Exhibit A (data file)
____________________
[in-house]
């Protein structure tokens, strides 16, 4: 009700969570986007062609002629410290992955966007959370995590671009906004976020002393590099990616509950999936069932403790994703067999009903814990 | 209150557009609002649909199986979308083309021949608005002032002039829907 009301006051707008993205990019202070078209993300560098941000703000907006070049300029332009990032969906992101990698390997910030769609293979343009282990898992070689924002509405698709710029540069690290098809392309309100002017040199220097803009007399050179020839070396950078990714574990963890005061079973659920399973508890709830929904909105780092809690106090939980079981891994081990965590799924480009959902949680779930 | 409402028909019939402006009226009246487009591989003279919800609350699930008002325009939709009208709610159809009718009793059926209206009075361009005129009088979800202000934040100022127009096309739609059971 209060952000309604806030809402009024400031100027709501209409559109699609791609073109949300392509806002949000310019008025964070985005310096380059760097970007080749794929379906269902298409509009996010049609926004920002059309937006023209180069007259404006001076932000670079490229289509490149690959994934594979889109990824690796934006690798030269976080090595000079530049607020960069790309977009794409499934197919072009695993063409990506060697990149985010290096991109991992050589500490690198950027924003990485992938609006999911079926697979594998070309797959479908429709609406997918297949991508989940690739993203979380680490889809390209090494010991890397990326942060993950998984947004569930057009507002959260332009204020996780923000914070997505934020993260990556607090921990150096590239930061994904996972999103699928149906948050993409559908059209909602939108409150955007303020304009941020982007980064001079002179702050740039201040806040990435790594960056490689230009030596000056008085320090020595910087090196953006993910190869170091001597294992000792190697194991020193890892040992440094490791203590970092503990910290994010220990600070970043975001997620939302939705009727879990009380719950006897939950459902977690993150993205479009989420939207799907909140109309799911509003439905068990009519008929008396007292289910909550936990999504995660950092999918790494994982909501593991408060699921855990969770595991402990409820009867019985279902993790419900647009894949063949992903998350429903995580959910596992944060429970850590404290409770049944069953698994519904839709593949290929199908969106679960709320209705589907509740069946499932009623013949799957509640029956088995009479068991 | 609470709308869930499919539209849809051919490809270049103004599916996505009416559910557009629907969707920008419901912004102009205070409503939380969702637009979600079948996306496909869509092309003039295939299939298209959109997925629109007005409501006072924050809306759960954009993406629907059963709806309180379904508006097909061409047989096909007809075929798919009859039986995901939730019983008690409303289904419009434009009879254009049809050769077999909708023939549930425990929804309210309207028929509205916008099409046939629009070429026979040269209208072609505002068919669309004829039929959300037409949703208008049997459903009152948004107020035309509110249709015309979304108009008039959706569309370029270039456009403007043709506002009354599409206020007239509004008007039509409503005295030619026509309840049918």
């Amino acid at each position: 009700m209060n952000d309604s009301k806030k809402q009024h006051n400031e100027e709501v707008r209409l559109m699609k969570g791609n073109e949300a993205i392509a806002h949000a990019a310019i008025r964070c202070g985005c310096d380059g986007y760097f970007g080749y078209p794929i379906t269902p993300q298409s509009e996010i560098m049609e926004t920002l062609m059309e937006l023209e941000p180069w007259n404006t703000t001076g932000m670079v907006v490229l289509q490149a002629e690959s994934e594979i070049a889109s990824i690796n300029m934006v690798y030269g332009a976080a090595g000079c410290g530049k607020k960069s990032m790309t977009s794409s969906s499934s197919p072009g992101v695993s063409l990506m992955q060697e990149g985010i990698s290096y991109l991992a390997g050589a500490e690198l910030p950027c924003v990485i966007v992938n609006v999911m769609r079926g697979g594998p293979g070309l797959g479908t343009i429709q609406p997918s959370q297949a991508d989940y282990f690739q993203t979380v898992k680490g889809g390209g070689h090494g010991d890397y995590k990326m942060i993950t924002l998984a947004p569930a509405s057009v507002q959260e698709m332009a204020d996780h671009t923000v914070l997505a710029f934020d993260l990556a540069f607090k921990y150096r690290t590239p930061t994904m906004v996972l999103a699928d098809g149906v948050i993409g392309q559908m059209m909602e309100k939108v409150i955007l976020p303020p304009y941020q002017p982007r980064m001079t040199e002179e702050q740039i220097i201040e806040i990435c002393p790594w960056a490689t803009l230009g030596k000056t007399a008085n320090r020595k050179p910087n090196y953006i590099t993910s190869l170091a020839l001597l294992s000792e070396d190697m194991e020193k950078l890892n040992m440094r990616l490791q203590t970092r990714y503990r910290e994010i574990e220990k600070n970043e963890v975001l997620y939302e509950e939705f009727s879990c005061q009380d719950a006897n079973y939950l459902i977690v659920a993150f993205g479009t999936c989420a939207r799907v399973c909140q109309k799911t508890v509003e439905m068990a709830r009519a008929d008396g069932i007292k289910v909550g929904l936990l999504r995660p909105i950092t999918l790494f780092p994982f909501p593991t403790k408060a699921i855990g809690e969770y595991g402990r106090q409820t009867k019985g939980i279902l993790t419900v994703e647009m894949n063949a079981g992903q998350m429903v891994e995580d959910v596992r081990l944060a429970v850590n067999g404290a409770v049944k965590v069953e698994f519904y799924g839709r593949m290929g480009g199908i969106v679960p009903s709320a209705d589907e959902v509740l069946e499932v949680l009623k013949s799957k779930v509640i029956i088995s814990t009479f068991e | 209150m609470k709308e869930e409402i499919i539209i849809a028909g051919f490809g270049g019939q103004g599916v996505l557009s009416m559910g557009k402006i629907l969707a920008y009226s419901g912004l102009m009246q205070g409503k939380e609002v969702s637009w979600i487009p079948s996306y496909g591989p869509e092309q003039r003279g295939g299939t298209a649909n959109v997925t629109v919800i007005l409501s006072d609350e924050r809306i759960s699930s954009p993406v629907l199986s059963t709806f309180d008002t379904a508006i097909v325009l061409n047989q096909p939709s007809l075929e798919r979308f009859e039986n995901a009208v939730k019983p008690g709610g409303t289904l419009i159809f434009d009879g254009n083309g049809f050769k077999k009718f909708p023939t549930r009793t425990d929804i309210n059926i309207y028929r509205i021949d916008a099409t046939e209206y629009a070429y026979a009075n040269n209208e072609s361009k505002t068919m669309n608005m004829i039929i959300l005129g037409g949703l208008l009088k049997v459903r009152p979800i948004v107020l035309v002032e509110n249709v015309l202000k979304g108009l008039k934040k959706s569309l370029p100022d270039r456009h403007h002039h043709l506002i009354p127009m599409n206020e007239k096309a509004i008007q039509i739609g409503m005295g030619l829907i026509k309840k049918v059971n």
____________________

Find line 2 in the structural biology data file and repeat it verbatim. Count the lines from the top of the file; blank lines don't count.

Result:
């Protein structure tokens, strides 16, 4: 009700969570986007062609002629410290992955966007959370995590671009906004976020002393590099990616509950999936069932403790994703067999009903814990 | 209150557009609002649909199986979308083309021949608005002032002039829907 009301006051707008993205990019202070078209993300560098941000703000907006070049300029332009990032969906992101990698390997910030769609293979343009282990898992070689924002509405698709710029540069690290098809392309309100002017040199220097803009007399050179020839070396950078990714574990963890005061079973659920399973508890709830929904909105780092809690106090939980079981891994081990965590799924480009959902949680779930 | 409402028909019939402006009226009246487009591989003279919800609350699930008002325009939709009208709610159809009718009793059926209206009075361009005129009088979800202000934040100022127009096309739609059971 209060952000309604806030809402009024400031100027709501209409559109699609791609073109949300392509806002949000310019008025964070985005310096380059760097970007080749794929379906269902298409509009996010049609926004920002059309937006023209180069007259404006001076932000670079490229289509490149690959994934594979889109990824690796934006690798030269976080090595000079530049607020960069790309977009794409499934197919072009695993063409990506060697990149985010290096991109991992050589500490690198950027924003990485992938609006999911079926697979594998070309797959479908429709609406997918297949991508989940690739993203979380680490889809390209090494010991890397990326942060993950998984947004569930057009507002959260332009204020996780923000914070997505934020993260990556607090921990150096590239930061994904996972999103699928149906948050993409559908059209909602939108409150955007303020304009941020982007980064001079002179702050740039201040806040990435790594960056490689230009030596000056008085320090020595910087090196953006993910190869170091001597294992000792190697194991020193890892040992440094490791203590970092503990910290994010220990600070970043975001997620939302939705009727879990009380719950006897939950459902977690993150993205479009989420939207799907909140109309799911509003439905068990009519008929008396007292289910909550936990999504995660950092999918790494994982909501593991408060699921855990969770595991402990409820009867019985279902993790419900647009894949063949992903998350429903995580959910596992944060429970850590404290409770049944069953698994519904839709593949290929199908969106679960709320209705589907509740069946499932009623013949799957509640029956088995009479068991 | 609470709308869930499919539209849809051919490809270049103004599916996505009416559910557009629907969707920008419901912004102009205070409503939380969702637009979600079948996306496909869509092309003039295939299939298209959109997925629109007005409501006072924050809306759960954009993406629907059963709806309180379904508006097909061409047989096909007809075929798919009859039986995901939730019983008690409303289904419009434009009879254009049809050769077999909708023939549930425990929804309210309207028929509205916008099409046939629009070429026979040269209208072609505002068919669309004829039929959300037409949703208008049997459903009152948004107020035309509110249709015309979304108009008039959706569309370029270039456009403007043709506002009354599409206020007239509004008007039509409503005295030619026509309840049918």